Big investors' fears over the federal debt-ceiling drama triggered a near-record outflow of cash from money market mutual funds over the last week.
Apparently worried that some money funds could suffer losses if the Treasury defaulted on some of its debts, investors yanked a net $103.2 billion from the funds in the seven days that ended Tuesday, data tracker iMoneyNet Inc. said.
That was close to the record $120.4 billion that exited the funds in the week that ended Sept. 23, 2008, amid the financial-system collapse.
On a percentage basis, this week's decline was larger — amounting to 3.9% of total fund assets of $2.63 trillion. The 2008 outflow was 3.5% of assets at the time.
Almost all of the money that left the funds this week was pulled by institutional investors, not individuals, iMoneyNet data show.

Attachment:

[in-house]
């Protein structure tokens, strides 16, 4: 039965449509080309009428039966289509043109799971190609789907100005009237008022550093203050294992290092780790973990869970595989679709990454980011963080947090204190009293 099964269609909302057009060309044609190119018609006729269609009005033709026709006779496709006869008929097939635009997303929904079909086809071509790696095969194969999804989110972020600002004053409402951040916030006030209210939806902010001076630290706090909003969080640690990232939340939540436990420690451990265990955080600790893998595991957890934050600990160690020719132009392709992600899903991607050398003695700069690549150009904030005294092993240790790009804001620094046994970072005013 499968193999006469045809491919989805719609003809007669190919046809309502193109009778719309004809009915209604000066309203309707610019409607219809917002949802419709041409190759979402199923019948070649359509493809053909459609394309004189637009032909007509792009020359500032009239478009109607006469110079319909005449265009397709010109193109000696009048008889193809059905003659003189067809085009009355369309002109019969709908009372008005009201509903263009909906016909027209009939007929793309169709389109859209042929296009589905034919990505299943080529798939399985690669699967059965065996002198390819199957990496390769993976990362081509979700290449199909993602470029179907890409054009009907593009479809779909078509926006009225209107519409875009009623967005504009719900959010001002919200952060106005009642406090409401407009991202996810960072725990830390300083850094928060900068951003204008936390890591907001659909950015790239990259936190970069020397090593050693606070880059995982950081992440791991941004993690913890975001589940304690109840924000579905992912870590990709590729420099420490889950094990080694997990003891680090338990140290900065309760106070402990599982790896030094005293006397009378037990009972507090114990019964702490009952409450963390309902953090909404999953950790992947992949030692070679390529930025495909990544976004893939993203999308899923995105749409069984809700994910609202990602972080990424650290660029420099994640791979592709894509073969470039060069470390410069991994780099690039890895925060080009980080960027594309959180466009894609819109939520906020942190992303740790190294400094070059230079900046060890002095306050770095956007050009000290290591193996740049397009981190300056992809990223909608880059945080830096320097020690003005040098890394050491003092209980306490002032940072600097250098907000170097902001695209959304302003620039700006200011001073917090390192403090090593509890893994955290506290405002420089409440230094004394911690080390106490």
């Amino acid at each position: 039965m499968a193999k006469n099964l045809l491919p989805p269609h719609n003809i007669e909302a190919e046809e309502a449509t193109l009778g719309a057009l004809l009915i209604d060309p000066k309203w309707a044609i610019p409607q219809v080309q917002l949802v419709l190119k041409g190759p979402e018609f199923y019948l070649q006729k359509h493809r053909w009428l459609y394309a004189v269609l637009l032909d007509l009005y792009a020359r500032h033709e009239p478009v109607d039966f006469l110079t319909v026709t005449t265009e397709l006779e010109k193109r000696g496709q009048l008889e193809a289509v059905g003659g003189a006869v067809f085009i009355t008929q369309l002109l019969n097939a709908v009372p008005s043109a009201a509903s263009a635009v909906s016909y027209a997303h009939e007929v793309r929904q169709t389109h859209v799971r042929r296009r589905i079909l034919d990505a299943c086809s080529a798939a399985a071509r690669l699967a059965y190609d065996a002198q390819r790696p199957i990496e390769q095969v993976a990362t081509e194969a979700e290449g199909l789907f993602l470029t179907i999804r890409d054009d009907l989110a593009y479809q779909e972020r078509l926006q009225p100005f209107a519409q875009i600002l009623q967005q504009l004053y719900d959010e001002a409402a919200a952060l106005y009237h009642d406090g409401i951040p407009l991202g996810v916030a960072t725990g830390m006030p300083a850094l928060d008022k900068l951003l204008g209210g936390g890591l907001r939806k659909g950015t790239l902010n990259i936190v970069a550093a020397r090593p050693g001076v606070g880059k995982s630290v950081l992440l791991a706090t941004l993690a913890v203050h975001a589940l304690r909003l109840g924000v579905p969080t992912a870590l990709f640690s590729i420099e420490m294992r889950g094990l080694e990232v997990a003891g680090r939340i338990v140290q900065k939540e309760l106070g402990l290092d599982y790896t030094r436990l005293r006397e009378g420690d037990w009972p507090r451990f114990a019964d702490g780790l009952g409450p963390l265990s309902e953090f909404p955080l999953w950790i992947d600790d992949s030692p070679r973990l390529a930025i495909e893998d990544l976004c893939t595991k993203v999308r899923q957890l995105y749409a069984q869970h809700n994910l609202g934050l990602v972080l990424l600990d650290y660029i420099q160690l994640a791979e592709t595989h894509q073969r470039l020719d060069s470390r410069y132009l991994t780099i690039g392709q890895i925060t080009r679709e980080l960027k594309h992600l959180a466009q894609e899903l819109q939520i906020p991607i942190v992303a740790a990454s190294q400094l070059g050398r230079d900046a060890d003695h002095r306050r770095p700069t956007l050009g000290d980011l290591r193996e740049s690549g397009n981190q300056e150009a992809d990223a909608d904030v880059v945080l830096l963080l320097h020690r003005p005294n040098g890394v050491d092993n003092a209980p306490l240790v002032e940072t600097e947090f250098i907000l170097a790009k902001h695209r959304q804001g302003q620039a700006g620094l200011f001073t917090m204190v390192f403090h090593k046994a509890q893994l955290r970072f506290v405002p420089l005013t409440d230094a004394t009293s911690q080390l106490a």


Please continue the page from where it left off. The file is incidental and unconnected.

"It was a direct result of the debt-ceiling debate and fear of default," said Pete Crane, head of money-fund research firm Crane Data in Westborough, Mass.
But with the debt ceiling lifted after an 11th-hour compromise in Congress, cash began to flow back into money funds Tuesday, Crane said.
Where did the money go when it left the funds? "Banks no doubt were the main beneficiaries," Crane said.
Because banks can offer unlimited federal deposit insurance on non-interest-paying business accounts, institutional investors could easily park cash in those accounts with no risk of principal loss.